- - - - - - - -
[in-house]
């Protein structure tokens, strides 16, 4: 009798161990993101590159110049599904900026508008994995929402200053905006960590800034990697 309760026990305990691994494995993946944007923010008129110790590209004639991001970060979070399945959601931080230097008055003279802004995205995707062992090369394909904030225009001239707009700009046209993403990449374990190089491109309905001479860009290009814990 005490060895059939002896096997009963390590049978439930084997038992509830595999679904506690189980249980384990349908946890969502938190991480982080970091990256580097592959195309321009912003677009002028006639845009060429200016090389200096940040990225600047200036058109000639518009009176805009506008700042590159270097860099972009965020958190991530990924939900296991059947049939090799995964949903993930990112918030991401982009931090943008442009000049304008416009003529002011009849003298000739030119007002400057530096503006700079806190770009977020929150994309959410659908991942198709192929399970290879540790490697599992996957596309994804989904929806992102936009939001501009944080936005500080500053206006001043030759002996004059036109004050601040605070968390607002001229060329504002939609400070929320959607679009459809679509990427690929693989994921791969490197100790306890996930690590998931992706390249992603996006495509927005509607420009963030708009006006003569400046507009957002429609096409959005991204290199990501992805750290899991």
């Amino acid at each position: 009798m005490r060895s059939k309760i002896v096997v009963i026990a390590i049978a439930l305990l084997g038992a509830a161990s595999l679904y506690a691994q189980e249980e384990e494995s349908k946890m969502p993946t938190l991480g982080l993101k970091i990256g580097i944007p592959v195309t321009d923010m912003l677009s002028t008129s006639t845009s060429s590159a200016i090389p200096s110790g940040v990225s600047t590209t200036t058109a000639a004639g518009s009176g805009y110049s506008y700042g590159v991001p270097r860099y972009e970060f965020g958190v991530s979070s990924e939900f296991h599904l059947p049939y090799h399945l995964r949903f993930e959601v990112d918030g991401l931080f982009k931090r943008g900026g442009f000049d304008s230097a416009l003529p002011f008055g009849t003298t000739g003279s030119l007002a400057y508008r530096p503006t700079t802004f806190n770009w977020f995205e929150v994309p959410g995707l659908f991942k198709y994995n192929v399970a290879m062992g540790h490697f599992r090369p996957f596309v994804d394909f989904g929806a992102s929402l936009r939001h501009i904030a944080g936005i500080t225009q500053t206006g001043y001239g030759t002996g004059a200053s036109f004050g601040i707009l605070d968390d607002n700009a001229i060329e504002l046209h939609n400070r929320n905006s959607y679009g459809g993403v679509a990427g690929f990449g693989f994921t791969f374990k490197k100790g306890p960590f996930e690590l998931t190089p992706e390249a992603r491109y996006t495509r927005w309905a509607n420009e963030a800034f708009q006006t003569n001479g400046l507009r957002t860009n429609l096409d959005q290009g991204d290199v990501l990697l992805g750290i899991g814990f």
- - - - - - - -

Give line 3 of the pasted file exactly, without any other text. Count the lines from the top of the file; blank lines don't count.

């Amino acid at each position: 009798m005490r060895s059939k309760i002896v096997v009963i026990a390590i049978a439930l305990l084997g038992a509830a161990s595999l679904y506690a691994q189980e249980e384990e494995s349908k946890m969502p993946t938190l991480g982080l993101k970091i990256g580097i944007p592959v195309t321009d923010m912003l677009s002028t008129s006639t845009s060429s590159a200016i090389p200096s110790g940040v990225s600047t590209t200036t058109a000639a004639g518009s009176g805009y110049s506008y700042g590159v991001p270097r860099y972009e970060f965020g958190v991530s979070s990924e939900f296991h599904l059947p049939y090799h399945l995964r949903f993930e959601v990112d918030g991401l931080f982009k931090r943008g900026g442009f000049d304008s230097a416009l003529p002011f008055g009849t003298t000739g003279s030119l007002a400057y508008r530096p503006t700079t802004f806190n770009w977020f995205e929150v994309p959410g995707l659908f991942k198709y994995n192929v399970a290879m062992g540790h490697f599992r090369p996957f596309v994804d394909f989904g929806a992102s929402l936009r939001h501009i904030a944080g936005i500080t225009q500053t206006g001043y001239g030759t002996g004059a200053s036109f004050g601040i707009l605070d968390d607002n700009a001229i060329e504002l046209h939609n400070r929320n905006s959607y679009g459809g993403v679509a990427g690929f990449g693989f994921t791969f374990k490197k100790g306890p960590f996930e690590l998931t190089p992706e390249a992603r491109y996006t495509r927005w309905a509607n420009e963030a800034f708009q006006t003569n001479g400046l507009r957002t860009n429609l096409d959005q290009g991204d290199v990501l990697l992805g750290i899991g814990f």